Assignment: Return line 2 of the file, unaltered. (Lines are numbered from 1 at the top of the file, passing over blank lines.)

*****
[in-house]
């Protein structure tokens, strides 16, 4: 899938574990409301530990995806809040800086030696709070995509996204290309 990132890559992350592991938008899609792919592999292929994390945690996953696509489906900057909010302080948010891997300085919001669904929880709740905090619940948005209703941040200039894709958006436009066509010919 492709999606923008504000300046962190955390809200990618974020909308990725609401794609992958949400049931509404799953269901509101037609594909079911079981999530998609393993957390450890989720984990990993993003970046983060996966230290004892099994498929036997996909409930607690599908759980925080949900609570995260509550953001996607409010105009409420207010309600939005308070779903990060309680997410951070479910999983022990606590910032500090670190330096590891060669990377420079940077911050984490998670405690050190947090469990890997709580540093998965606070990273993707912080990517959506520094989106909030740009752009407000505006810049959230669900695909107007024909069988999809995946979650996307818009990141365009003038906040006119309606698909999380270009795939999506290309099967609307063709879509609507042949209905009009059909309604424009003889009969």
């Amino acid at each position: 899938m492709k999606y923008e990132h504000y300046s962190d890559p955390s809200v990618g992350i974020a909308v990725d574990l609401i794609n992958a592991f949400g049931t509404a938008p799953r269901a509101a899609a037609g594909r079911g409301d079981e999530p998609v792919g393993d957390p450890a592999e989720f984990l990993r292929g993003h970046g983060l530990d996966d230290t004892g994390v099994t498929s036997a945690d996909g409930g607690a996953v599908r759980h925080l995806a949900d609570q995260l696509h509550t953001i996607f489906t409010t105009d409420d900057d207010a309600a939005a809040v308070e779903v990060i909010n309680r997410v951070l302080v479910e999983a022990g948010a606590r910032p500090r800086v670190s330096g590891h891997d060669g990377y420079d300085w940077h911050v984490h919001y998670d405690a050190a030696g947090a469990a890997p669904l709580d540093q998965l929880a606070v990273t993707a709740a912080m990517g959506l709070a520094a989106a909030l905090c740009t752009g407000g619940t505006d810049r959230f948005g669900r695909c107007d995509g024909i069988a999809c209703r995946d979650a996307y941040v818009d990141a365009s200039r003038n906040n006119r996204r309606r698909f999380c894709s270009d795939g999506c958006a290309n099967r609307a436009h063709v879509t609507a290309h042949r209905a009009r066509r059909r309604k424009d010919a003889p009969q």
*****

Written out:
């Protein structure tokens, strides 16, 4: 899938574990409301530990995806809040800086030696709070995509996204290309 990132890559992350592991938008899609792919592999292929994390945690996953696509489906900057909010302080948010891997300085919001669904929880709740905090619940948005209703941040200039894709958006436009066509010919 492709999606923008504000300046962190955390809200990618974020909308990725609401794609992958949400049931509404799953269901509101037609594909079911079981999530998609393993957390450890989720984990990993993003970046983060996966230290004892099994498929036997996909409930607690599908759980925080949900609570995260509550953001996607409010105009409420207010309600939005308070779903990060309680997410951070479910999983022990606590910032500090670190330096590891060669990377420079940077911050984490998670405690050190947090469990890997709580540093998965606070990273993707912080990517959506520094989106909030740009752009407000505006810049959230669900695909107007024909069988999809995946979650996307818009990141365009003038906040006119309606698909999380270009795939999506290309099967609307063709879509609507042949209905009009059909309604424009003889009969």